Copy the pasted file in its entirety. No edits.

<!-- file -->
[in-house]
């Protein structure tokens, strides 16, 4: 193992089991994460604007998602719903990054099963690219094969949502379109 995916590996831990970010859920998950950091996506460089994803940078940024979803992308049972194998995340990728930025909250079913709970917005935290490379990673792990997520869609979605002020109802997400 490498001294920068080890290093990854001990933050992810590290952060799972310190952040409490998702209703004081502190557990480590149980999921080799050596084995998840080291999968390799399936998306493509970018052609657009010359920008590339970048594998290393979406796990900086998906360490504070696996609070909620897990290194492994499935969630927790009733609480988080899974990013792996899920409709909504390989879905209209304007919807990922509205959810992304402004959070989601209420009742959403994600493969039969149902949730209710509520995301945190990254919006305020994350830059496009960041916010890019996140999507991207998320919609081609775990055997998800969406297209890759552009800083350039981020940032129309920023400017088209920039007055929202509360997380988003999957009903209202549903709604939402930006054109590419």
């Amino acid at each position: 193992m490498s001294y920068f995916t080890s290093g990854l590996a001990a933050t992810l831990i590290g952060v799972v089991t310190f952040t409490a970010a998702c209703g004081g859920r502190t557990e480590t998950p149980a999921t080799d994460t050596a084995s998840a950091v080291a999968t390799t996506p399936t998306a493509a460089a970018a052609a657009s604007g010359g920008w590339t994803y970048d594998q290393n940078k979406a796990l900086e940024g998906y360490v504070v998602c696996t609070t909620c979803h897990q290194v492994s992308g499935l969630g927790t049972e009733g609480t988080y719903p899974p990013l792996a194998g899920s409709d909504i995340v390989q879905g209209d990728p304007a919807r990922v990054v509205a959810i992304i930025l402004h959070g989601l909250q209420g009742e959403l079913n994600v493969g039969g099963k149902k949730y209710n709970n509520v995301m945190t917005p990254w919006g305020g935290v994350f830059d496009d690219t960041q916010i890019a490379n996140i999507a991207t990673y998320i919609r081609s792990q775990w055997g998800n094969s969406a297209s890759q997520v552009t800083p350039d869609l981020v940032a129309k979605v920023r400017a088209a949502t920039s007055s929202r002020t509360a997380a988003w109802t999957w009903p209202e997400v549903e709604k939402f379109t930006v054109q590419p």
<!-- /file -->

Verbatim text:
[in-house]
């Protein structure tokens, strides 16, 4: 193992089991994460604007998602719903990054099963690219094969949502379109 995916590996831990970010859920998950950091996506460089994803940078940024979803992308049972194998995340990728930025909250079913709970917005935290490379990673792990997520869609979605002020109802997400 490498001294920068080890290093990854001990933050992810590290952060799972310190952040409490998702209703004081502190557990480590149980999921080799050596084995998840080291999968390799399936998306493509970018052609657009010359920008590339970048594998290393979406796990900086998906360490504070696996609070909620897990290194492994499935969630927790009733609480988080899974990013792996899920409709909504390989879905209209304007919807990922509205959810992304402004959070989601209420009742959403994600493969039969149902949730209710509520995301945190990254919006305020994350830059496009960041916010890019996140999507991207998320919609081609775990055997998800969406297209890759552009800083350039981020940032129309920023400017088209920039007055929202509360997380988003999957009903209202549903709604939402930006054109590419």
């Amino acid at each position: 193992m490498s001294y920068f995916t080890s290093g990854l590996a001990a933050t992810l831990i590290g952060v799972v089991t310190f952040t409490a970010a998702c209703g004081g859920r502190t557990e480590t998950p149980a999921t080799d994460t050596a084995s998840a950091v080291a999968t390799t996506p399936t998306a493509a460089a970018a052609a657009s604007g010359g920008w590339t994803y970048d594998q290393n940078k979406a796990l900086e940024g998906y360490v504070v998602c696996t609070t909620c979803h897990q290194v492994s992308g499935l969630g927790t049972e009733g609480t988080y719903p899974p990013l792996a194998g899920s409709d909504i995340v390989q879905g209209d990728p304007a919807r990922v990054v509205a959810i992304i930025l402004h959070g989601l909250q209420g009742e959403l079913n994600v493969g039969g099963k149902k949730y209710n709970n509520v995301m945190t917005p990254w919006g305020g935290v994350f830059d496009d690219t960041q916010i890019a490379n996140i999507a991207t990673y998320i919609r081609s792990q775990w055997g998800n094969s969406a297209s890759q997520v552009t800083p350039d869609l981020v940032a129309k979605v920023r400017a088209a949502t920039s007055s929202r002020t509360a997380a988003w109802t999957w009903p209202e997400v549903e709604k939402f379109t930006v054109q590419p």